Justin Rose’s stunning first round made a wickedly hard Augusta National look welcoming

Justin Rose in the first round of the 85th Masters.

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AUGUSTA, Ga. — Remember that time you hacked your first four shots, holed your fifth out of the rough and from the second tee to the house you could do no wrong? Justin Rose knows the feeling, too. He knows what it’s like to turn things around.

You remember Rose, and not just because he won the 2013 U.S. Open at Merion and a gold medal at the 2016 Olympics. (For England!) Rose is a regular presence on our screens because TV golf broadcasts can’t get enough of him — during commercial breaks. Here he is, eating ice cream for MasterCard. (You want to talk about a spot that doesn’t work? That spot doesn’t work.) Here he is providing voice-over for Morgan Stanley. 

(Why does the British accent sound so . . . authoritative.) With the disappearance of Matt Kuchar as golf’s great corporate TV spokesman, Rose has stepped in to fill the void. But the thing we haven’t seen of late from him is . . . his golf.

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And then came the 8th hole of his first round in this 85th Masters, and Rose’s 16th. Through seven holes, playing with long-reigning British Open champion Shane Lowry and Kuchar himself, Rose was two over. Not a shocker. His last 72-hole score was 293 at the World Golf Championship in late February.

Rose — 40, still tall, still slender, the top shirt button still buttoned — batted third off the tee of the par-5 8th. He pulled his second shot, a screaming 5-wood, off one of those crazy mounds that guard the left side of that deep green. His ball bounded to the right, leaving him with about a 10-footer for an eagle 3. In it went.

It was his version of your hole-out on one, way back when. The fire was started. He torched the property, from the 8th green, one of the highest elevations on the course, to the scorer’s room. You could say he did not miss a shot. The card is a thing of beauty.

Justin Rose walking to the 16th green on Thursday.

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Go slow here, to absorb it in full. Picture the holes, and the greens, in your mind’s eye.

He made a birdie on 9, with that crazy sloping green.

A birdie on 10, with that crazy sloping green.

A par on 11 (but nobody makes birdie there).

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A birdie on 12, with a green the size of a Hershey bar.

A birdie on 13, after laying up his second shot on the par-5.

A par on 14.

A birdie on 15, after playing his third shot from a greenside bunker.

A birdie on 16 (with the pin close to the clown’s-nose Sunday position).

A birdie on 17 (stiffed the second). 

A two-putt par on 18.


As the First Golfer likes to say, C’mon, man!

It was the damnedest 65 you could ever hope to see, on a day when the greens were brown in places and the course was fast most everywhere. Rose played the back nine in 30. He played his final 11 holes in nine under.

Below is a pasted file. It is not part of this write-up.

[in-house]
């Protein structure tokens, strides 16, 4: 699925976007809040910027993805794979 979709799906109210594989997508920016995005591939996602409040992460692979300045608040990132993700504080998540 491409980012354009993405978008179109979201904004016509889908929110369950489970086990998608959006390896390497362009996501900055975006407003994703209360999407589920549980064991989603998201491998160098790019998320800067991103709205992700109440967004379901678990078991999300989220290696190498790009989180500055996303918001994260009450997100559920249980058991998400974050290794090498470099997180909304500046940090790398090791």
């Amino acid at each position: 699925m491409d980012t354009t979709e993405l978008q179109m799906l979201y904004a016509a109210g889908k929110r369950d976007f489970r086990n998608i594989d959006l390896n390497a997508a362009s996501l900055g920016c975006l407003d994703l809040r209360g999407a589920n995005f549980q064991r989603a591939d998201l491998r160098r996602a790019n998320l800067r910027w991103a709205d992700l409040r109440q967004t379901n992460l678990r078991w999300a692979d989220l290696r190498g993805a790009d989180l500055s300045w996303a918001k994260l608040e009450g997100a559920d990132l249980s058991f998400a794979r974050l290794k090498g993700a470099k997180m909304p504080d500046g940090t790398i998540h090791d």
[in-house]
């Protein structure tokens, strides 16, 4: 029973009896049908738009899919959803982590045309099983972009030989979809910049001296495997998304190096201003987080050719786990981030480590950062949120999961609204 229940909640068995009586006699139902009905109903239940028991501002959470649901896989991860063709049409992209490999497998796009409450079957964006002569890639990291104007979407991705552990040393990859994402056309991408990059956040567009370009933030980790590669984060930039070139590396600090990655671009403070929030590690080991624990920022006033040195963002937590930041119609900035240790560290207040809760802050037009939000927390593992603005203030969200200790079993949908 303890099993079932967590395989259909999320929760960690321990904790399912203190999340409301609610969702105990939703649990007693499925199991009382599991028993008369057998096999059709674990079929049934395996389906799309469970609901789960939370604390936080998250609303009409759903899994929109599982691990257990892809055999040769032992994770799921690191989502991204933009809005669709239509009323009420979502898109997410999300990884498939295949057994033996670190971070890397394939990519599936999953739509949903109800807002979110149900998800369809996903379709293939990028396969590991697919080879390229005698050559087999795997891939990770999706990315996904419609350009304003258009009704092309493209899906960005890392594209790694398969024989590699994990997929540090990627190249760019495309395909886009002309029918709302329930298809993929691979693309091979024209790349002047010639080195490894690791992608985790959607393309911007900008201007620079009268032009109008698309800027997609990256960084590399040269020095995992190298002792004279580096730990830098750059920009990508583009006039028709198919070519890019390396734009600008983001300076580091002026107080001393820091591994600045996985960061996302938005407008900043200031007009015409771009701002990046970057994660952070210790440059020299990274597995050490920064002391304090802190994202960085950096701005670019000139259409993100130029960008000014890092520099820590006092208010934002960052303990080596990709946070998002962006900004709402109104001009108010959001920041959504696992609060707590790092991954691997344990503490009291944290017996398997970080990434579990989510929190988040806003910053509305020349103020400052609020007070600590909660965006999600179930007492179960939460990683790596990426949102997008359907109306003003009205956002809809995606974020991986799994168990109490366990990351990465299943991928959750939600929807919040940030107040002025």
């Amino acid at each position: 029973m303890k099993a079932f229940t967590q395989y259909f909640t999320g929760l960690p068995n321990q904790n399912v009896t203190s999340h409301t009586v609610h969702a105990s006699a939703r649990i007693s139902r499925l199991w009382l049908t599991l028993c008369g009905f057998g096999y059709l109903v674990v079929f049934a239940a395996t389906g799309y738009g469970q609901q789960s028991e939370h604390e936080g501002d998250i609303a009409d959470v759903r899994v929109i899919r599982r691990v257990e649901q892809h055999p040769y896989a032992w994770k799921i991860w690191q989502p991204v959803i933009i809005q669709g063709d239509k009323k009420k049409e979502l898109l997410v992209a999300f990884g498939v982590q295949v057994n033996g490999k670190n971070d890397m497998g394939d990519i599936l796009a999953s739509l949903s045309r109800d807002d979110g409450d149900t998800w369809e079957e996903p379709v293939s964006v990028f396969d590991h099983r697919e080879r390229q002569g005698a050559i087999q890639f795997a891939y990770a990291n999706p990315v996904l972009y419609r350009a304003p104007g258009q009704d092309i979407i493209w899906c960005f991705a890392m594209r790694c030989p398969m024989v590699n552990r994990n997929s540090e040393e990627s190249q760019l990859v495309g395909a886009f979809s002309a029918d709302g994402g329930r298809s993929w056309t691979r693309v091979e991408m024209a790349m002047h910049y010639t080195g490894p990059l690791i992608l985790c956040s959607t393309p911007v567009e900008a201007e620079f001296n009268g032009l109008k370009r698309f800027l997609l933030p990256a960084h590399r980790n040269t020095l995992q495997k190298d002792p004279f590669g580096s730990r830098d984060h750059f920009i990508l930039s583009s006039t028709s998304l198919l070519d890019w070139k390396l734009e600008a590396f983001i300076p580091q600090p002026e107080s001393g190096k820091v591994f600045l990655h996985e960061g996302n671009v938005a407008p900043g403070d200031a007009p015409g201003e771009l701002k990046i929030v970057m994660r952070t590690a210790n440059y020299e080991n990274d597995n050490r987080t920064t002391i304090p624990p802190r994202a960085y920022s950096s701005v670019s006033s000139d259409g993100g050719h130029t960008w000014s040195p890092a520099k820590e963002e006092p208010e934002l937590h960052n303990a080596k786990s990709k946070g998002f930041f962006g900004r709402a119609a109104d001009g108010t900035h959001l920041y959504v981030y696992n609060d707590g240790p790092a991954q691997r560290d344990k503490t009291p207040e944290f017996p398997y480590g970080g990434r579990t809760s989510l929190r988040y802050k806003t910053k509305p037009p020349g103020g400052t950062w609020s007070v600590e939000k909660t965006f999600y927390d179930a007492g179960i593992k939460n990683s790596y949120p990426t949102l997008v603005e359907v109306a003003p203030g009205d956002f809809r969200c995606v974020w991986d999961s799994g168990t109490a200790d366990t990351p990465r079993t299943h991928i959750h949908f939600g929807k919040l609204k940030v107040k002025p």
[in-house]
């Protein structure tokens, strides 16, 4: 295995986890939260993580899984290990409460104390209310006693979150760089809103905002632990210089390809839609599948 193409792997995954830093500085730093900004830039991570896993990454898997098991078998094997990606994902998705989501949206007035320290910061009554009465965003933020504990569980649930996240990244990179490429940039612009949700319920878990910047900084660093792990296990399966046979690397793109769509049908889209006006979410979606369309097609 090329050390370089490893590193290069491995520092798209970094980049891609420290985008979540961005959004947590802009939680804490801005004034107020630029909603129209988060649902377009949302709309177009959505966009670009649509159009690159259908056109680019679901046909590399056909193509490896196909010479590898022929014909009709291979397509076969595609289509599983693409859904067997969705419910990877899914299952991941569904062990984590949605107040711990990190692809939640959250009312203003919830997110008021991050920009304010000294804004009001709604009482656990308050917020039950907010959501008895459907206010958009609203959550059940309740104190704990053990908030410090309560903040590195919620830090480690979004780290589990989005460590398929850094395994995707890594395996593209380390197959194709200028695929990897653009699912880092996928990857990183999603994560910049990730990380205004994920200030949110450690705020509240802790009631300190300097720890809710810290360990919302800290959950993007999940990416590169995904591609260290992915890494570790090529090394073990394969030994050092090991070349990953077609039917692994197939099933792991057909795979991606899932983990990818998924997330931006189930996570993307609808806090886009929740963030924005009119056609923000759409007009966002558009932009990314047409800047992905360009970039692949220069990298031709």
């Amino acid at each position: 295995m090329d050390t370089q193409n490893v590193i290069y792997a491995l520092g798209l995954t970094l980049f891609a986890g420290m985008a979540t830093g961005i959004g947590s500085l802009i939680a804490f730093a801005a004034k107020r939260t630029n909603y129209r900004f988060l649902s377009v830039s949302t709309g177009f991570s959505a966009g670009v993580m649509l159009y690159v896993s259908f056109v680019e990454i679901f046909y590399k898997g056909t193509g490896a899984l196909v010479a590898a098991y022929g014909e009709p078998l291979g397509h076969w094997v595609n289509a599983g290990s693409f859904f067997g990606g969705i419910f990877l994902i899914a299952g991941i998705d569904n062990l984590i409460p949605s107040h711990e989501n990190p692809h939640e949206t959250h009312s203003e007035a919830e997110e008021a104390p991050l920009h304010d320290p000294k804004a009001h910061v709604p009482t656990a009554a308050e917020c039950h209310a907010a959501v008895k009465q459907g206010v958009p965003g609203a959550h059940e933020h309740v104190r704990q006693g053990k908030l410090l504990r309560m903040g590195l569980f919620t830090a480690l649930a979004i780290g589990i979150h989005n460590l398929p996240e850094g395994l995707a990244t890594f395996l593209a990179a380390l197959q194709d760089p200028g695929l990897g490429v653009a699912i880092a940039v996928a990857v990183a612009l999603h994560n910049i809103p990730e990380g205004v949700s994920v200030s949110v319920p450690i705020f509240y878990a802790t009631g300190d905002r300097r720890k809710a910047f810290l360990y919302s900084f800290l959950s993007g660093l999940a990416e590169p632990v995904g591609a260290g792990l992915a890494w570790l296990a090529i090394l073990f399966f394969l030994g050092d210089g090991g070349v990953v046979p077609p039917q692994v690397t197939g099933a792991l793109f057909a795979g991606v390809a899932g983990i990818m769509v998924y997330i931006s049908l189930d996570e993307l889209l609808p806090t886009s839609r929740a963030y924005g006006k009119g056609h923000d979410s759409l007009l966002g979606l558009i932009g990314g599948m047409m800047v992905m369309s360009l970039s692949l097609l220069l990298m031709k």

Remember in November, when former World No. 1 Tiger Woods made a 10 on the par-3 12th and played the final six holes in five under? Yes, the course was soft. Still, it was incredible. Mind-blowing, really. Well, what Rose did on Thursday, five months later, is every bit as incredible, if not more so. Because on Thursday afternoon this Augusta National course did not look like one that would be producing any second-nine 30s.

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Rose’s opening 65 made him the low man by four. Your leader, Justin Rose. It says here if he can play the next 54 holes in three under, he’ll get himself a prized coat.

The two golfers in second place with 69s, Brian Harman and Hideki Matsuyama, had mid-morning Thursday tee times, before things got really crispy. Fine scores, yes. But not in the same league as what Rose did.

This round of 65 began, in earnest, with a good bounce and a good putt, on No. 8.

“It maybe settled me down, if I’m honest,” Rose said.  “I know two over through seven is not the end of the world. But you’re going in the wrong direction. You can’t win the golf tournament today. Even with a 65 you can’t win it today. You can only probably lose it today.”

Well, he was the day’s winner, anyway.

Michael Bamberger welcomes your comments at Michael.Bamberger@Golf.com

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Michael Bamberger

Golf.com Contributor

Michael Bamberger writes for GOLF Magazine and GOLF.com. Before that, he spent nearly 23 years as senior writer for Sports Illustrated. After college, he worked as a newspaper reporter, first for the (Martha’s) Vineyard Gazette, later for The Philadelphia Inquirer. He has written a variety of books about golf and other subjects, the most recent of which is The Second Life of Tiger Woods. His magazine work has been featured in multiple editions of The Best American Sports Writing. He holds a U.S. patent on The E-Club, a utility golf club. In 2016, he was given the Donald Ross Award by the American Society of Golf Course Architects, the organization’s highest honor.